In the early 2000s, solar and wind power development in India was mostly unfeasible, and coal accounted for the majority of the nation’s energy consumption. However, a turning point eventually arrives for every technology. Between 2010 and 2020, the tables turned in favour of renewable technology, creating a situation where coal power plants need to be salvaged, while solar power is expanding. This scenario seemed improbable a few decades ago, but it is now a ground reality.
In pursuit of its 2030 green energy ambitions, India has started to implement measures to transition its grid towards sustainability by focusing on harnessing the power of solar energy. Solar power has emerged as an efficient means to accomplish India’s climate goals due to its versatility in installation, as solar panels can be easily deployed on rooftops or on the ground, unlike wind turbines, which cannot be used in densely populated regions. In particular, distributed solar energy offers a fantastic opportunity to fulfil the power requirements of businesses. Consequently, commercial and industrial (C&I) customers are increasingly looking to procure solar power through the open access route to satisfy their energy needs, driven by both cost and ecological considerations.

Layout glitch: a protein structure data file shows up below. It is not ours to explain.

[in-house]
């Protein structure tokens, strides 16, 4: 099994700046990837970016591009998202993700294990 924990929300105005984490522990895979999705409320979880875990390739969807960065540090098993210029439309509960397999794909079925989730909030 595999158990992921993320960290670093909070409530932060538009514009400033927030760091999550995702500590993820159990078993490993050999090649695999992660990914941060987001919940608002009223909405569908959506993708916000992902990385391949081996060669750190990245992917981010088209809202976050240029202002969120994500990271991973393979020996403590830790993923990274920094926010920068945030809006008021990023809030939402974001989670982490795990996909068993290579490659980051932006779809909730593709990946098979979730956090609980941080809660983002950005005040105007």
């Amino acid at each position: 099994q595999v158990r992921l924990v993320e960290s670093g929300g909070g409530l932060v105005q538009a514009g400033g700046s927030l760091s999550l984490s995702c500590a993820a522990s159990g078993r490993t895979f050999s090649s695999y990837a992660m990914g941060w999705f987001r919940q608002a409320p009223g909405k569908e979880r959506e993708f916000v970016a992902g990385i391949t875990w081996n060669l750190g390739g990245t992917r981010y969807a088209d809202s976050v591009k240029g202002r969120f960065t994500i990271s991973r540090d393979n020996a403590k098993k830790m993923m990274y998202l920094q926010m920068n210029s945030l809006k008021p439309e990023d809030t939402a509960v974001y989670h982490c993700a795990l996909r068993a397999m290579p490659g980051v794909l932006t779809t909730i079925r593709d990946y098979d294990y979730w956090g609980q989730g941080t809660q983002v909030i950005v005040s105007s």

Cost economics stands as the primary factor behind corporate entities adopting distributed solar power. Contrary to what was anticipated in the early 2010s, solar and wind power currently compete favourably against fossil-fuel-based power. Cement, steel, aluminium and data centres are a few industries where power costs comprise a significant portion of the overall fuel and energy prices, highlighting the substantial financial burden they face. These businesses are anticipated to disconnect from the aforementioned grid, particularly if the availability of storage and round-the-clock power becomes more prevalent. The rapid adoption of digitisation has led to exponential growth in data centres, which have high energy requirements and are now emerging as significant customers for renewable group captive power solutions. This is because in the majority of the states group captive landed costs are significantly lower than grid tariffs and third-party open access.